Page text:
Before the program was implemented, human deaths reached twelve in the late ‘90s. In 2001, a list of six deaths occurred, while making the radical approach, zero human deaths resulted starting 2006 up to now. The province was then officially declared rabies-free in 2010. While doing the mobile field hospital in 2004, dog bite incidence reported increases from 576 in 2001 and 237 in 2009; it now became 2171 in 2017 and 2115 in 2018. This data may appear bad, but this also says that dog bite victims are now subjecting themselves to local health units and avails health programs against the disease; even dog and catscratches were considered bite cases. The more dog bite victims subjecting themselves to health programs, the more lives are saved. The dog bite numbers addressed by the Local human health agencies indicate the success of the PVO information dissemination campaign.
Companion animals brought to spay, and castration programs also increased since the implementation of the field hospital. In 2012, only 150 dogs and cats were brought, which increased to 994 in 2013. In 2018 it peaked at 3157 until it was disrupted due to COVID. Right now, it further improves, as in 2018, a barangay operation averaged 20-50 for spaying and neutered, while last month’s operation averaged 60-100 dogs and cats brought for spay and neutering with other animals brought for treatments and medical consultations.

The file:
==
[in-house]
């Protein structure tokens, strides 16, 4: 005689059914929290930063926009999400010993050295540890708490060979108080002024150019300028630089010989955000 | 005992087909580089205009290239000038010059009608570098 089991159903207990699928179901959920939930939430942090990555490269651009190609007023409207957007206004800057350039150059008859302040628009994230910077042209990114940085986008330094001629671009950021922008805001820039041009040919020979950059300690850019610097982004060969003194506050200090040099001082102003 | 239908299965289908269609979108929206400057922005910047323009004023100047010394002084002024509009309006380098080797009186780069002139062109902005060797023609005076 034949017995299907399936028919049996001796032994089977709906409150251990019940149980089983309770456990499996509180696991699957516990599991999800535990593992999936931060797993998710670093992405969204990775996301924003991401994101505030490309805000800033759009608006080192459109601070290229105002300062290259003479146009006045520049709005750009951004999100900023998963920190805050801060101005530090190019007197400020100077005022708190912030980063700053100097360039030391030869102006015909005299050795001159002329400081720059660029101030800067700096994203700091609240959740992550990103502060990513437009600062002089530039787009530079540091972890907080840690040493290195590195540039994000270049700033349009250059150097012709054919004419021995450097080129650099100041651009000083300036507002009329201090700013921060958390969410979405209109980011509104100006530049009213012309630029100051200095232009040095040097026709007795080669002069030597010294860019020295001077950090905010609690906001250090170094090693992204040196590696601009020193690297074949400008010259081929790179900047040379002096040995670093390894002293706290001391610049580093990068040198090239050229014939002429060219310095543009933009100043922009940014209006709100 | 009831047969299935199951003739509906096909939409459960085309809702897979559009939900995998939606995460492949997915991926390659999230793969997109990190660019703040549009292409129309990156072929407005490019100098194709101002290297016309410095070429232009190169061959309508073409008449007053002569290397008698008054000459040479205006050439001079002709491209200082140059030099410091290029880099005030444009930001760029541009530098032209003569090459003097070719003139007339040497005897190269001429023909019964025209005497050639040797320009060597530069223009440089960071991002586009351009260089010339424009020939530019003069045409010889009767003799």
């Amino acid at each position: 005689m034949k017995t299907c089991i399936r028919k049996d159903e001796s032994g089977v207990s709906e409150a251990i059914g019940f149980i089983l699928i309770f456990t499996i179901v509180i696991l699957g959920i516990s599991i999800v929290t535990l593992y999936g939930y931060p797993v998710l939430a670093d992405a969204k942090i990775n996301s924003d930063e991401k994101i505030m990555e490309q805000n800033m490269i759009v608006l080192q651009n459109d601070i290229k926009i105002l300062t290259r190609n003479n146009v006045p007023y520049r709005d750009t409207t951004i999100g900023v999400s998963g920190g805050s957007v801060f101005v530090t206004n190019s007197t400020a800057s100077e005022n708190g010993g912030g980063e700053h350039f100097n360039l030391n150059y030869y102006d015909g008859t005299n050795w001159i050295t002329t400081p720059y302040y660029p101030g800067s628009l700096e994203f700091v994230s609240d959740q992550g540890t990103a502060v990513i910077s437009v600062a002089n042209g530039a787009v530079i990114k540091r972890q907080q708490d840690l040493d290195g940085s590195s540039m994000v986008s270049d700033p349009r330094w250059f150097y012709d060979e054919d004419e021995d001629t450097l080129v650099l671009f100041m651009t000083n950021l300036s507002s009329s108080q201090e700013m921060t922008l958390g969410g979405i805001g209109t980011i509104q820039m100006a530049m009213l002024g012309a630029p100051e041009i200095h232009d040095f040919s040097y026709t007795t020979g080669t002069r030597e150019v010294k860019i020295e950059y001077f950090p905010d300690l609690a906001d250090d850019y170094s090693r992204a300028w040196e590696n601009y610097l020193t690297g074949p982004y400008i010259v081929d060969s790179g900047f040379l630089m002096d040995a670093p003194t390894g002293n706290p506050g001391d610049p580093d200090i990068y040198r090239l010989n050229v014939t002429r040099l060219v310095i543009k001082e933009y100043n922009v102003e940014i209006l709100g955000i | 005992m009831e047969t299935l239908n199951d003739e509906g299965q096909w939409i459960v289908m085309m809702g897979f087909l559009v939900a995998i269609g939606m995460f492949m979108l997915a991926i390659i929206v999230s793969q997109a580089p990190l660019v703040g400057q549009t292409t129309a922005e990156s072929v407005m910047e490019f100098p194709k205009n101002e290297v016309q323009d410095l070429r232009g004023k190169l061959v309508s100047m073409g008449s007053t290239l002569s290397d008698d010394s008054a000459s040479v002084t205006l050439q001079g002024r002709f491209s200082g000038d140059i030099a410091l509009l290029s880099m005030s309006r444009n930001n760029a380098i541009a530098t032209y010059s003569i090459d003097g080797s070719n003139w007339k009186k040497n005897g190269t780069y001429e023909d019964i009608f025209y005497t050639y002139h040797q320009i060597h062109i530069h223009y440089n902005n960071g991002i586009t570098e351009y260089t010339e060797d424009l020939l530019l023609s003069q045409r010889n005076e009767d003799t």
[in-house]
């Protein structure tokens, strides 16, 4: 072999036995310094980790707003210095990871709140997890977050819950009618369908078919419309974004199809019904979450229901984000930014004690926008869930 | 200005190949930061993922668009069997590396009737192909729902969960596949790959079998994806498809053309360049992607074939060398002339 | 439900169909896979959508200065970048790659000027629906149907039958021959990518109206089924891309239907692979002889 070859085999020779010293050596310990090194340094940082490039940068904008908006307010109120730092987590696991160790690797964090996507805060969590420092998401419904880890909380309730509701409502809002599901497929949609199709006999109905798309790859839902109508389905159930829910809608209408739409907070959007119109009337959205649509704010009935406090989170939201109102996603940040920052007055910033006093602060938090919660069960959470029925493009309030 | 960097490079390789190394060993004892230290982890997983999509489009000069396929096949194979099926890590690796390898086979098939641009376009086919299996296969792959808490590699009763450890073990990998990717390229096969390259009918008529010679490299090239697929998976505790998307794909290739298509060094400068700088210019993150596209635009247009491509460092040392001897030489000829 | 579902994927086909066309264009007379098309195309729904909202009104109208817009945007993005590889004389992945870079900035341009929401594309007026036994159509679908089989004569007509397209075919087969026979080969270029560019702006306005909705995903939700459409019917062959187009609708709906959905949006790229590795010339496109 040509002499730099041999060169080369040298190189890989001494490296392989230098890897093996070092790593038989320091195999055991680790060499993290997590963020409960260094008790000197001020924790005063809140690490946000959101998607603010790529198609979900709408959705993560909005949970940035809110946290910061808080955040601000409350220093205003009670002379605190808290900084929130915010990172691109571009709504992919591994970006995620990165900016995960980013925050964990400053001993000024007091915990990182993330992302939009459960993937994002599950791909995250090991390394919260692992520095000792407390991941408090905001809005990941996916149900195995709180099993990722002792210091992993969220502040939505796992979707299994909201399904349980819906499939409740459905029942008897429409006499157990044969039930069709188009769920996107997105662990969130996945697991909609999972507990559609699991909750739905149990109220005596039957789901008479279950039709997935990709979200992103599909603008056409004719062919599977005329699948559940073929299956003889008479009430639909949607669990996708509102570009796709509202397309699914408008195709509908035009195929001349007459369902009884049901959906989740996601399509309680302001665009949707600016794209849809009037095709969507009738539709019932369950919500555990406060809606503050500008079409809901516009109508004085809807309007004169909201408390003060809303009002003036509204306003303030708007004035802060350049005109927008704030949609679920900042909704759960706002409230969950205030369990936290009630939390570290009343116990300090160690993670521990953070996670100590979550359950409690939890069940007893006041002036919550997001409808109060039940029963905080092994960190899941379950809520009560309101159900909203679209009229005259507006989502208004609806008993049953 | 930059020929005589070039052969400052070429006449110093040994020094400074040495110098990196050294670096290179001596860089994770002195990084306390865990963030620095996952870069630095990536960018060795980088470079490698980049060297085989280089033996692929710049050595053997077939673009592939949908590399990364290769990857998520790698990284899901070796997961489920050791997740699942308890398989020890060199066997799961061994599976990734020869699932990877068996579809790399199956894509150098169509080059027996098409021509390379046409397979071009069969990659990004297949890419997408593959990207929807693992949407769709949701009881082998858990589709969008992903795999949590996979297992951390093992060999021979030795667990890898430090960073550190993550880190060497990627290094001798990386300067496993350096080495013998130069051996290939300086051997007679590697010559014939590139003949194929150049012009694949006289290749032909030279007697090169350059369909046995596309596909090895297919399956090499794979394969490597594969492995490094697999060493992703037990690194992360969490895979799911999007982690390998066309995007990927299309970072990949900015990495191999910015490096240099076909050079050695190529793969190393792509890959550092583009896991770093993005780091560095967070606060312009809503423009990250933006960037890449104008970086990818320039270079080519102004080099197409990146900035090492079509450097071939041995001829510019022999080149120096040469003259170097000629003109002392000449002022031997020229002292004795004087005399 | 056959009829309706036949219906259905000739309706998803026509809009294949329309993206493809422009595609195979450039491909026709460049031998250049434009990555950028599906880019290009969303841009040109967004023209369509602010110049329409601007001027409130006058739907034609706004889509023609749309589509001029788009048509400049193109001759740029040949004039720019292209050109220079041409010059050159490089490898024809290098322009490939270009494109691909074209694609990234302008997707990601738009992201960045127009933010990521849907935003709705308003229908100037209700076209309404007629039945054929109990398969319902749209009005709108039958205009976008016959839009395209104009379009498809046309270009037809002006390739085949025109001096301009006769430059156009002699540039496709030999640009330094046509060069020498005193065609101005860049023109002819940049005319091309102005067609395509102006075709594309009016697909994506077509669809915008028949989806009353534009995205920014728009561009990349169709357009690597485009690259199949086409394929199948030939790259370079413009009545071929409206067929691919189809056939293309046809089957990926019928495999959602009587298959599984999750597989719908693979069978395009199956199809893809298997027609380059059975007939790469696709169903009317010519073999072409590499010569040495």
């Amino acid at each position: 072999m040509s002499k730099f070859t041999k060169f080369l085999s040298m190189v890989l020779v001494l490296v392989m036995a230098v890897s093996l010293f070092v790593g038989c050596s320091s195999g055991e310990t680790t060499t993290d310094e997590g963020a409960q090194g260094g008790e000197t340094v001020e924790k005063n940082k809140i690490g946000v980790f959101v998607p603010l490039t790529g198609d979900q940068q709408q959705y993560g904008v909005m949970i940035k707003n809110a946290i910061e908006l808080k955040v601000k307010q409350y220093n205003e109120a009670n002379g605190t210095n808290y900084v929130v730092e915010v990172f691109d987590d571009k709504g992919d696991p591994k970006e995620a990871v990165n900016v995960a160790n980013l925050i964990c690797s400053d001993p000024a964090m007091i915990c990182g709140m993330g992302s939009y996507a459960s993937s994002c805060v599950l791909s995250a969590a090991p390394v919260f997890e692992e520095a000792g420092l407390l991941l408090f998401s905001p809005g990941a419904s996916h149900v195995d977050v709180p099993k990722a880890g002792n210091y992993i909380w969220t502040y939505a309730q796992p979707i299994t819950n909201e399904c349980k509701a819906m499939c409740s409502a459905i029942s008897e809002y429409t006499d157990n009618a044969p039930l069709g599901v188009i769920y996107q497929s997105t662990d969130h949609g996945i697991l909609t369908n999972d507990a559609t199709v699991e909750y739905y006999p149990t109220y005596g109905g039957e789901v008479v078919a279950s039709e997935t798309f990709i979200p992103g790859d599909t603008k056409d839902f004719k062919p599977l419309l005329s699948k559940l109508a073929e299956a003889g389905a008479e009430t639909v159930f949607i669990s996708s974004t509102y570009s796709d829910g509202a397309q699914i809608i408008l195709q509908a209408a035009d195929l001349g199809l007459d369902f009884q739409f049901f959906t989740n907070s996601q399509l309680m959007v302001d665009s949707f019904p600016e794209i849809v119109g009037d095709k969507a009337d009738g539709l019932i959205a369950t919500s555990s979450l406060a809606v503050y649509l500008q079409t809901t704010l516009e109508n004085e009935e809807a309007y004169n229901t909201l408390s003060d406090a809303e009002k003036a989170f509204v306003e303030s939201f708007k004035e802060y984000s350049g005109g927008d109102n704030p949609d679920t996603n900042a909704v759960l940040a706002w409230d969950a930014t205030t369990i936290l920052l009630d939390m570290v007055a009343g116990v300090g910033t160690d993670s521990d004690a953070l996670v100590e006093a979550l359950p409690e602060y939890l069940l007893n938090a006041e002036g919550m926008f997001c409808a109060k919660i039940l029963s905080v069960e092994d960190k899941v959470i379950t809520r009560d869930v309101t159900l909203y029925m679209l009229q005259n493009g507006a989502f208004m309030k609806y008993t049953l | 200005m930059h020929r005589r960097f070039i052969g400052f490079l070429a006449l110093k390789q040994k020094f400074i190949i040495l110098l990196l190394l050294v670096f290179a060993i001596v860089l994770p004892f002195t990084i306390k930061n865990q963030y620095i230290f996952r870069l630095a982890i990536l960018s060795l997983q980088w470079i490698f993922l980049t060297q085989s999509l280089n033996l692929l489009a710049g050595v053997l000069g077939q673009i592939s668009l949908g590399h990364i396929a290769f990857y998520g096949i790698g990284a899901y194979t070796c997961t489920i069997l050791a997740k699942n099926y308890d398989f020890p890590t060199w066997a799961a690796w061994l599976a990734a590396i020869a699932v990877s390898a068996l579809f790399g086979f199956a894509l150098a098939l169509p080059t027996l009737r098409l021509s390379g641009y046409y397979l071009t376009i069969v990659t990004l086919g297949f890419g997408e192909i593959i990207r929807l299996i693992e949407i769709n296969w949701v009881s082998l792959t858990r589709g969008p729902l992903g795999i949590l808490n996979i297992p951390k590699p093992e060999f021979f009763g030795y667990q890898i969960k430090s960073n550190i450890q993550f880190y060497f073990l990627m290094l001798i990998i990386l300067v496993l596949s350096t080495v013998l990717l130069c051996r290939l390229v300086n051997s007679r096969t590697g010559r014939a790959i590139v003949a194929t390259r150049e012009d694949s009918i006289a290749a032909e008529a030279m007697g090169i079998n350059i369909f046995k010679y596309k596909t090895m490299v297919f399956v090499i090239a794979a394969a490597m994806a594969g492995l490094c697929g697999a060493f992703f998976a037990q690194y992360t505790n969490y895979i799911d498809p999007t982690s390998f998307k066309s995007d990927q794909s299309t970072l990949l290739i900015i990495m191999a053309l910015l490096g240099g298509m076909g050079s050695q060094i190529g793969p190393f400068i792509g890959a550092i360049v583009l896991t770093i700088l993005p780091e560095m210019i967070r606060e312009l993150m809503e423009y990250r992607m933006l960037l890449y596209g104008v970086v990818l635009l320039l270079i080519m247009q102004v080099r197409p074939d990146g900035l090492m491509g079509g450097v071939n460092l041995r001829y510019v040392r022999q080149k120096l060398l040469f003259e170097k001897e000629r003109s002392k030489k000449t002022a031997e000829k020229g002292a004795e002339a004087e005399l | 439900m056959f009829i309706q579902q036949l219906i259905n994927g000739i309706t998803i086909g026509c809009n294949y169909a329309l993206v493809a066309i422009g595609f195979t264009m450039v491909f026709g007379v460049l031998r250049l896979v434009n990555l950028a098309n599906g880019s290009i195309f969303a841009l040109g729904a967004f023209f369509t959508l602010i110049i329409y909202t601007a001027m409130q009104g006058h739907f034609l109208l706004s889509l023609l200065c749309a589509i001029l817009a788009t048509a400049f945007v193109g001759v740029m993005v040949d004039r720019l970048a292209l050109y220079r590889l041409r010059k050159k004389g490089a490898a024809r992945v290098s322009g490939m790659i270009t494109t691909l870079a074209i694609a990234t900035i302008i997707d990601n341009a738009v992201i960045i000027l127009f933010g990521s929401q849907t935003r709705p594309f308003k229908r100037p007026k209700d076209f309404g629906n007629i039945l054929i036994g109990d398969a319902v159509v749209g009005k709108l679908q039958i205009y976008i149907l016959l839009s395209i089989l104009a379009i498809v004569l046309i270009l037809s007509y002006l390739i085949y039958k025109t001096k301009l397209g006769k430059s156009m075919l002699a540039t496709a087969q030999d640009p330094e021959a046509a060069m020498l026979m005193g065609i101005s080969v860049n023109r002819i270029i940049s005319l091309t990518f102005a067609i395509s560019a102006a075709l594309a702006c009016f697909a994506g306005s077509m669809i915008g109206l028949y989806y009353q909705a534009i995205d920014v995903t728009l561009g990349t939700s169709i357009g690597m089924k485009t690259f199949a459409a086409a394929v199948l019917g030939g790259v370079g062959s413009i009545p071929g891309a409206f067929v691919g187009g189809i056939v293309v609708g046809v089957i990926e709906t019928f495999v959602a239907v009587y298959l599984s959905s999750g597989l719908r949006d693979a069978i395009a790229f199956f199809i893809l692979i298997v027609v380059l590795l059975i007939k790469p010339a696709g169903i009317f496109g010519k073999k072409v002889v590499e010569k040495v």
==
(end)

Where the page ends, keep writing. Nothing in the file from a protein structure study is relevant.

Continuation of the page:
In 2003 livestock animals undergoing prophylactic medication such as deworming were 2,694, and vitamin administration was 927, while animals subjected to treatment were 2.246 with zero wildlife rescued. There was a massive decline in 2004, where only 248 were dewormed, 137 were administered with vitamins, and only 728 were treated. When the MVFH program was launched to bolster animal health services in 2018, 5,059 livestock animals were dewormed and underwent prophylactic treatment, with 3,473 being administered with vitamins and 4,362 various animals treated, plus 14 wildlife rescued. Last year there were 17 wildlife animals rescued, rehabilitated and released, and this year, during the third quarter, there are already 56 wildlife animals rescued, rehabilitated and released.
Another significant indirect impact of the project is that even livestock animals and livestock animal farmers were reached and served aesthetically and effectively. Communities in rural areas also received a modern approach to veterinary services for their companion animals in their barangays. Providing such a class of service at their doorstep also eliminates the cost of transportation and precious time, which can now be converted to supplement other necessities and important day-to-day activities.